I have a mother.
A dad (step-father).
A sperm donor (biological-paternal unit).
And yet with THREE parental units, I somehow manage to still feel orphaned. Abandoned actually.
My relationship with my mother has NEVER been what I’ve longed for, for as long as my memory serves me. I was never the daughter that she wanted. And I came from a man I’m sure she never loved. He was never there.
During my second year around the sun, my mother met and fell in love with her first husband who would later give me his last name and fill a void I didn’t even know was there. So I thought.
For years I felt shielded from the infamous “daddy issues” that befall many Black families in Amerikkka. I had a dad. And he CHOSE me! Though my earliest memories of him always involve an awareness of our non-biological relation, I would say as far back as I can feel, I’ve always felt loved and cared for by this man. So I should’ve been safe right?
He and my mother split around my 13th year and the news was made official sometime after my 14th birthday. Later in that 14th year, I became pregnant. By my 16th birthday, it became clear to me that I was exhibiting the traits of an angsty Black girl with daddy issues and “baby daddy/baby mama drama” (he was already well on his way to having a second son).
No matter how much I wanted to escape it, the plague still captured me.
I was in denial.
After all, I had a dad. And once I was old enough to make the choice to maintain a relationship with him, though he and my mother split, I did just that.
He saw me while I was pregnant. He called me at the precise time I was pushing to deliver my son. And before he was even a month old, my dad was there visiting us though I’m sure he’d preferred not to have to face my mother so soon after their split.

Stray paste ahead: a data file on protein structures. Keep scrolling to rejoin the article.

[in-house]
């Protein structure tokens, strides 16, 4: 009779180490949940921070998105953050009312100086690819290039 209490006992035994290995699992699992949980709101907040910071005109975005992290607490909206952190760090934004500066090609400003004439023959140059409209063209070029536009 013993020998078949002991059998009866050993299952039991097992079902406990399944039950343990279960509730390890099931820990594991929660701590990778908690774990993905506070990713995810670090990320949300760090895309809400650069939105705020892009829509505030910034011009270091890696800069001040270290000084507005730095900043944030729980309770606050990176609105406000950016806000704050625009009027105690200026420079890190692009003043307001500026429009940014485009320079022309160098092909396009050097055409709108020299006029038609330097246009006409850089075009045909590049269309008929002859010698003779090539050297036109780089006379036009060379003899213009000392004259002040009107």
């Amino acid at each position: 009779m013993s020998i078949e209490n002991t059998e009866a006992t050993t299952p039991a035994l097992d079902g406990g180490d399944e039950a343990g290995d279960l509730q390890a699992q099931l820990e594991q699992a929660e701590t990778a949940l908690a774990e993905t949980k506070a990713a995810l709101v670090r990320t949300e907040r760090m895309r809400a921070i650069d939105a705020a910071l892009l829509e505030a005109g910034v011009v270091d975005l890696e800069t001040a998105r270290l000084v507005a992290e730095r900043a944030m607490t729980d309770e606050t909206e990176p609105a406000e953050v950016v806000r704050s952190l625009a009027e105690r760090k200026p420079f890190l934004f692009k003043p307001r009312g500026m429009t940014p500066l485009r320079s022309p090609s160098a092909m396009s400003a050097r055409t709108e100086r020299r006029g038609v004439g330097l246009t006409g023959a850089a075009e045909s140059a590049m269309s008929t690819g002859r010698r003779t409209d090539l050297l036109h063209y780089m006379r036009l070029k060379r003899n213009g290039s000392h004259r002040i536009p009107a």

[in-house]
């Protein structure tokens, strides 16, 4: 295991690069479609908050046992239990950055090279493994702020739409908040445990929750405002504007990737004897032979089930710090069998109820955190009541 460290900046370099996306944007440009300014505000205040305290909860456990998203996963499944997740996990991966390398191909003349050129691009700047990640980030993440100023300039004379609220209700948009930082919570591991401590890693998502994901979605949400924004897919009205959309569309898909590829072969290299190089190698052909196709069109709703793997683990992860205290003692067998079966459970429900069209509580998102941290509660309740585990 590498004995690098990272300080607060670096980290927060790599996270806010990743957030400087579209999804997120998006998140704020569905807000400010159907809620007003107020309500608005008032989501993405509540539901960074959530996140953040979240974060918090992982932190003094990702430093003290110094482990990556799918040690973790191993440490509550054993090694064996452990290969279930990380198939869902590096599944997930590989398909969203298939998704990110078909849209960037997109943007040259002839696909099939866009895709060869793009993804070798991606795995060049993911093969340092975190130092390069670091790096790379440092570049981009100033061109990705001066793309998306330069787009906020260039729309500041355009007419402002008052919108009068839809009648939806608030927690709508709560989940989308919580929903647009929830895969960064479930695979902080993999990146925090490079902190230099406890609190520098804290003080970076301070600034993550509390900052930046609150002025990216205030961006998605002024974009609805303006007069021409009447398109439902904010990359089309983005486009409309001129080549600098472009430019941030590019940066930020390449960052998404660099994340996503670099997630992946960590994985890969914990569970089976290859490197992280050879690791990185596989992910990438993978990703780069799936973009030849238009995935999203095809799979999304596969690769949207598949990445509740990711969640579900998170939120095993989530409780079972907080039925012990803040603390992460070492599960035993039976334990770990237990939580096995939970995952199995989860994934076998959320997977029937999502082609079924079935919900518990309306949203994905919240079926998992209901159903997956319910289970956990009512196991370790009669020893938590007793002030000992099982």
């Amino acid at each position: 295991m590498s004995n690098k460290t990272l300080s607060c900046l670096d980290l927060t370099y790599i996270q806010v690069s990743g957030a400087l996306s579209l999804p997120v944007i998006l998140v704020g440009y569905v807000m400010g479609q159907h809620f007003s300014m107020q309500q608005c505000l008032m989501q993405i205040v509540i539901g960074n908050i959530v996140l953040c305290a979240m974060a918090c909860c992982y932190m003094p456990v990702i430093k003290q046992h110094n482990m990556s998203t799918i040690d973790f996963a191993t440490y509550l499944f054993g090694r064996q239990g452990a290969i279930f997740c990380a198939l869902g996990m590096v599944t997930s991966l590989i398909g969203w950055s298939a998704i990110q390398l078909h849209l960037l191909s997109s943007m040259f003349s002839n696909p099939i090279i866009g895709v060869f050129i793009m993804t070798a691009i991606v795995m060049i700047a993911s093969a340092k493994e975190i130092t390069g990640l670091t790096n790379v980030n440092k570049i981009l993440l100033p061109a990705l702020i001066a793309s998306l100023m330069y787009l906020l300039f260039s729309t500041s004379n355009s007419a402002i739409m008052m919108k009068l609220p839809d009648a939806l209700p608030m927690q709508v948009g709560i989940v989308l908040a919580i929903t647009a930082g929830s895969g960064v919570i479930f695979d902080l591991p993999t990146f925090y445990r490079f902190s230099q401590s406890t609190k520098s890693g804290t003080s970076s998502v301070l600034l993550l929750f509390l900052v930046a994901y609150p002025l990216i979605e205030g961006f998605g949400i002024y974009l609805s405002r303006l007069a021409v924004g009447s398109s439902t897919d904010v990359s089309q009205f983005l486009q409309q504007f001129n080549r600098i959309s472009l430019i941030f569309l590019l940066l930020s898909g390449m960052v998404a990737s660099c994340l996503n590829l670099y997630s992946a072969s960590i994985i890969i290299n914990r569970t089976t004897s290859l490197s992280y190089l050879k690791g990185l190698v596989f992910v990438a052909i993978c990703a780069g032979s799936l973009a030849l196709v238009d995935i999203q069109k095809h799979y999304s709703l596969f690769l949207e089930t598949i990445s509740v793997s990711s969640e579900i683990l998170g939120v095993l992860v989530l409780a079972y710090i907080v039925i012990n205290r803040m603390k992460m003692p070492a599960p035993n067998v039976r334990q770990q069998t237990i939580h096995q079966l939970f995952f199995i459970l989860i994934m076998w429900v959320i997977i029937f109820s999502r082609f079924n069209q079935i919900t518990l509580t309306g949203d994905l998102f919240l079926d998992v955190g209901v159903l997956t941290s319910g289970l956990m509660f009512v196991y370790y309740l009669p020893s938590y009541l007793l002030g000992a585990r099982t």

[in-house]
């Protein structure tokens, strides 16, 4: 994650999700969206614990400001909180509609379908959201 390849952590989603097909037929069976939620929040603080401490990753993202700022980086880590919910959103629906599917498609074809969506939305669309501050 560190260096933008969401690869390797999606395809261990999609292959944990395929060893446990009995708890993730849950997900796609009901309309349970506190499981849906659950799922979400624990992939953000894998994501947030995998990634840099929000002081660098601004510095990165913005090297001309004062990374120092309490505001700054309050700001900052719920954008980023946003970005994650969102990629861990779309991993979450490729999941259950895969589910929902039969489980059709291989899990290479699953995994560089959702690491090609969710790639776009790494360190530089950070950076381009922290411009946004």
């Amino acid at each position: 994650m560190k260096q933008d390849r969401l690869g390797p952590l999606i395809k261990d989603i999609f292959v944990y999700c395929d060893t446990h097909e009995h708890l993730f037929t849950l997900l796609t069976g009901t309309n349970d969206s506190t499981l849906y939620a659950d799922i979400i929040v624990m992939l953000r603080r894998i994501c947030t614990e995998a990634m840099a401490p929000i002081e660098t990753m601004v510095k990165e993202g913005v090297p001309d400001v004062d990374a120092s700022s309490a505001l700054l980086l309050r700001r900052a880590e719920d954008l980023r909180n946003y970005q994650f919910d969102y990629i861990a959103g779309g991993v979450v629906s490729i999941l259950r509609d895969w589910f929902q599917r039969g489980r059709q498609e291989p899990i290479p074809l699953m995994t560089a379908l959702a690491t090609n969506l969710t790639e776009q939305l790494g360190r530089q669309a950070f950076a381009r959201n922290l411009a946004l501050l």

I was, or so I thought, successfully dodging the ball of shame that is hurled at young Black kids with absentee fathers.
Summers in NY with extended family were always an adventure. I felt richer than the other poor Black kids because my parents could afford to fly 3 unaccompanied minors back and forth to New York! We weren’t rich and it became clear when we could no longer spend summers away. I fucked that up for everyone by getting pregnant at 14.
George was a piece of shit parent. Made more kids than he could afford to take care of both financially and emotionally.
I never knew who he was.
Then in my 11th summer, spent in the sweltering heat of the concrete jungle, he burst onto the scene like a creepy stranger offering me candy, instead it was money. He tried to buy my affections all of one summer during my 12th year. He made me feel like I was his long lost princess [my mother had suddenly relocated from NY to FL while I was still in her belly]. He made claims of how he tried to find me and now [at that time] that I was old enough he wanted to make up for lost time… Here’s another $100 bucks kid, go buy all the candy you want.